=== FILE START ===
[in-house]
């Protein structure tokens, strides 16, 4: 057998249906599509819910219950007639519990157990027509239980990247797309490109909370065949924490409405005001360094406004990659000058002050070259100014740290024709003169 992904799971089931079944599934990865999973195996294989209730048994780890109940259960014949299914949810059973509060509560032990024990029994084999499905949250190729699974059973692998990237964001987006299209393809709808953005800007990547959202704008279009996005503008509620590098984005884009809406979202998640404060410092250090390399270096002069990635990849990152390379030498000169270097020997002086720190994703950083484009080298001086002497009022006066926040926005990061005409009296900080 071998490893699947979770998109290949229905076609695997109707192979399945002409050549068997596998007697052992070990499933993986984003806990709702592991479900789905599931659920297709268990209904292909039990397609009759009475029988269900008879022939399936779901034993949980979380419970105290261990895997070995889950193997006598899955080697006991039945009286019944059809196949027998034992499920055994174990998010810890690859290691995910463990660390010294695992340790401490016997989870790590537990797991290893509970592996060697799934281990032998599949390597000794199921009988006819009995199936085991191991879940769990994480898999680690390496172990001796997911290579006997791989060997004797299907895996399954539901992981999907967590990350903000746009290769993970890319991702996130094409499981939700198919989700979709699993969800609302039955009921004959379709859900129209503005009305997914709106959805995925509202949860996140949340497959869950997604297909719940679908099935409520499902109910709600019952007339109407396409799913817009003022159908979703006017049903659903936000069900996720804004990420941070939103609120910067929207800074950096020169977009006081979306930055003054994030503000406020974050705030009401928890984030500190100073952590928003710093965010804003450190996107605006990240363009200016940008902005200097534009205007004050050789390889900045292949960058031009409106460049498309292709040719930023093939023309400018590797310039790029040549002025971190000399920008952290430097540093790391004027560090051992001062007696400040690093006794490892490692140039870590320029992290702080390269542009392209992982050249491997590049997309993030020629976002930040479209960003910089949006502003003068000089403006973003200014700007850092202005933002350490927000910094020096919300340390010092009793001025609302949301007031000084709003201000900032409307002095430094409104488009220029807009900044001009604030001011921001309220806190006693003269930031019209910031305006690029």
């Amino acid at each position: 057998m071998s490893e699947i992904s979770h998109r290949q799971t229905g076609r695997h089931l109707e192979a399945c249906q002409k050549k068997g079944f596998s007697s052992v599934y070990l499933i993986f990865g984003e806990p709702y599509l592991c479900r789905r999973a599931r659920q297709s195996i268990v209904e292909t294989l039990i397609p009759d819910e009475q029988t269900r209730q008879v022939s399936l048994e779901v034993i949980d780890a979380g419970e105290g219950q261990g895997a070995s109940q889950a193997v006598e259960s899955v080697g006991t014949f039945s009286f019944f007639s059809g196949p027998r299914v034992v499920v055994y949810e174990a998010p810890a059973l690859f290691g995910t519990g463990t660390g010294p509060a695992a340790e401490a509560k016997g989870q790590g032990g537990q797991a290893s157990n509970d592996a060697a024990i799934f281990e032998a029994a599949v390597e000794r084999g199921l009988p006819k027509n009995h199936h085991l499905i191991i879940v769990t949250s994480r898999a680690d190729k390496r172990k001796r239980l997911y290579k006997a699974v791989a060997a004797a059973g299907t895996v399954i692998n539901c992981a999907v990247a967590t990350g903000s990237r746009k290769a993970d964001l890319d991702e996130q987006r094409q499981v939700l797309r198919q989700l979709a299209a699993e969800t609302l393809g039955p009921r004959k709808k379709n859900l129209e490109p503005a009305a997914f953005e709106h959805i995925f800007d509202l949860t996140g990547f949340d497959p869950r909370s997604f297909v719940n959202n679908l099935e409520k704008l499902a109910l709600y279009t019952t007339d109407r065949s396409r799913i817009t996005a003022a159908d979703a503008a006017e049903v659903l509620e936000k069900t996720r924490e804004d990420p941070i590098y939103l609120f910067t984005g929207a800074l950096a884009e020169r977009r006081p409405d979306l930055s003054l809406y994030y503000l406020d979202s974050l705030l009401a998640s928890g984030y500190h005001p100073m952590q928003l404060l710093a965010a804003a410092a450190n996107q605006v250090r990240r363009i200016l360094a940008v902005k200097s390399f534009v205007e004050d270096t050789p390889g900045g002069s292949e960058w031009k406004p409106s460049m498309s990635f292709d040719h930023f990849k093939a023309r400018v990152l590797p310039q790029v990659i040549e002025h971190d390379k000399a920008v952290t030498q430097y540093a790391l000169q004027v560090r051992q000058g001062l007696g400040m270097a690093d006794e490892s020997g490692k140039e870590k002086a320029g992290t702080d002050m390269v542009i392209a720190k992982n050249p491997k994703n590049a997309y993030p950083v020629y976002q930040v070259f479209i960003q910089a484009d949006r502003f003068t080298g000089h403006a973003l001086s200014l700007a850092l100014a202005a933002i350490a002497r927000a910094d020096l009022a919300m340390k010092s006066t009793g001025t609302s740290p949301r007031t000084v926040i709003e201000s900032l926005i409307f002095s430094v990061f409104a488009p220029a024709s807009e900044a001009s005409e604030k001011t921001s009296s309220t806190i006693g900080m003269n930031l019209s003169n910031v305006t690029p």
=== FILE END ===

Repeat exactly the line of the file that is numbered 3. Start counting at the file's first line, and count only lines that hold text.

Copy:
């Amino acid at each position: 057998m071998s490893e699947i992904s979770h998109r290949q799971t229905g076609r695997h089931l109707e192979a399945c249906q002409k050549k068997g079944f596998s007697s052992v599934y070990l499933i993986f990865g984003e806990p709702y599509l592991c479900r789905r999973a599931r659920q297709s195996i268990v209904e292909t294989l039990i397609p009759d819910e009475q029988t269900r209730q008879v022939s399936l048994e779901v034993i949980d780890a979380g419970e105290g219950q261990g895997a070995s109940q889950a193997v006598e259960s899955v080697g006991t014949f039945s009286f019944f007639s059809g196949p027998r299914v034992v499920v055994y949810e174990a998010p810890a059973l690859f290691g995910t519990g463990t660390g010294p509060a695992a340790e401490a509560k016997g989870q790590g032990g537990q797991a290893s157990n509970d592996a060697a024990i799934f281990e032998a029994a599949v390597e000794r084999g199921l009988p006819k027509n009995h199936h085991l499905i191991i879940v769990t949250s994480r898999a680690d190729k390496r172990k001796r239980l997911y290579k006997a699974v791989a060997a004797a059973g299907t895996v399954i692998n539901c992981a999907v990247a967590t990350g903000s990237r746009k290769a993970d964001l890319d991702e996130q987006r094409q499981v939700l797309r198919q989700l979709a299209a699993e969800t609302l393809g039955p009921r004959k709808k379709n859900l129209e490109p503005a009305a997914f953005e709106h959805i995925f800007d509202l949860t996140g990547f949340d497959p869950r909370s997604f297909v719940n959202n679908l099935e409520k704008l499902a109910l709600y279009t019952t007339d109407r065949s396409r799913i817009t996005a003022a159908d979703a503008a006017e049903v659903l509620e936000k069900t996720r924490e804004d990420p941070i590098y939103l609120f910067t984005g929207a800074l950096a884009e020169r977009r006081p409405d979306l930055s003054l809406y994030y503000l406020d979202s974050l705030l009401a998640s928890g984030y500190h005001p100073m952590q928003l404060l710093a965010a804003a410092a450190n996107q605006v250090r990240r363009i200016l360094a940008v902005k200097s390399f534009v205007e004050d270096t050789p390889g900045g002069s292949e960058w031009k406004p409106s460049m498309s990635f292709d040719h930023f990849k093939a023309r400018v990152l590797p310039q790029v990659i040549e002025h971190d390379k000399a920008v952290t030498q430097y540093a790391l000169q004027v560090r051992q000058g001062l007696g400040m270097a690093d006794e490892s020997g490692k140039e870590k002086a320029g992290t702080d002050m390269v542009i392209a720190k992982n050249p491997k994703n590049a997309y993030p950083v020629y976002q930040v070259f479209i960003q910089a484009d949006r502003f003068t080298g000089h403006a973003l001086s200014l700007a850092l100014a202005a933002i350490a002497r927000a910094d020096l009022a919300m340390k010092s006066t009793g001025t609302s740290p949301r007031t000084v926040i709003e201000s900032l926005i409307f002095s430094v990061f409104a488009p220029a024709s807009e900044a001009s005409e604030k001011t921001s009296s309220t806190i006693g900080m003269n930031l019209s003169n910031v305006t690029p």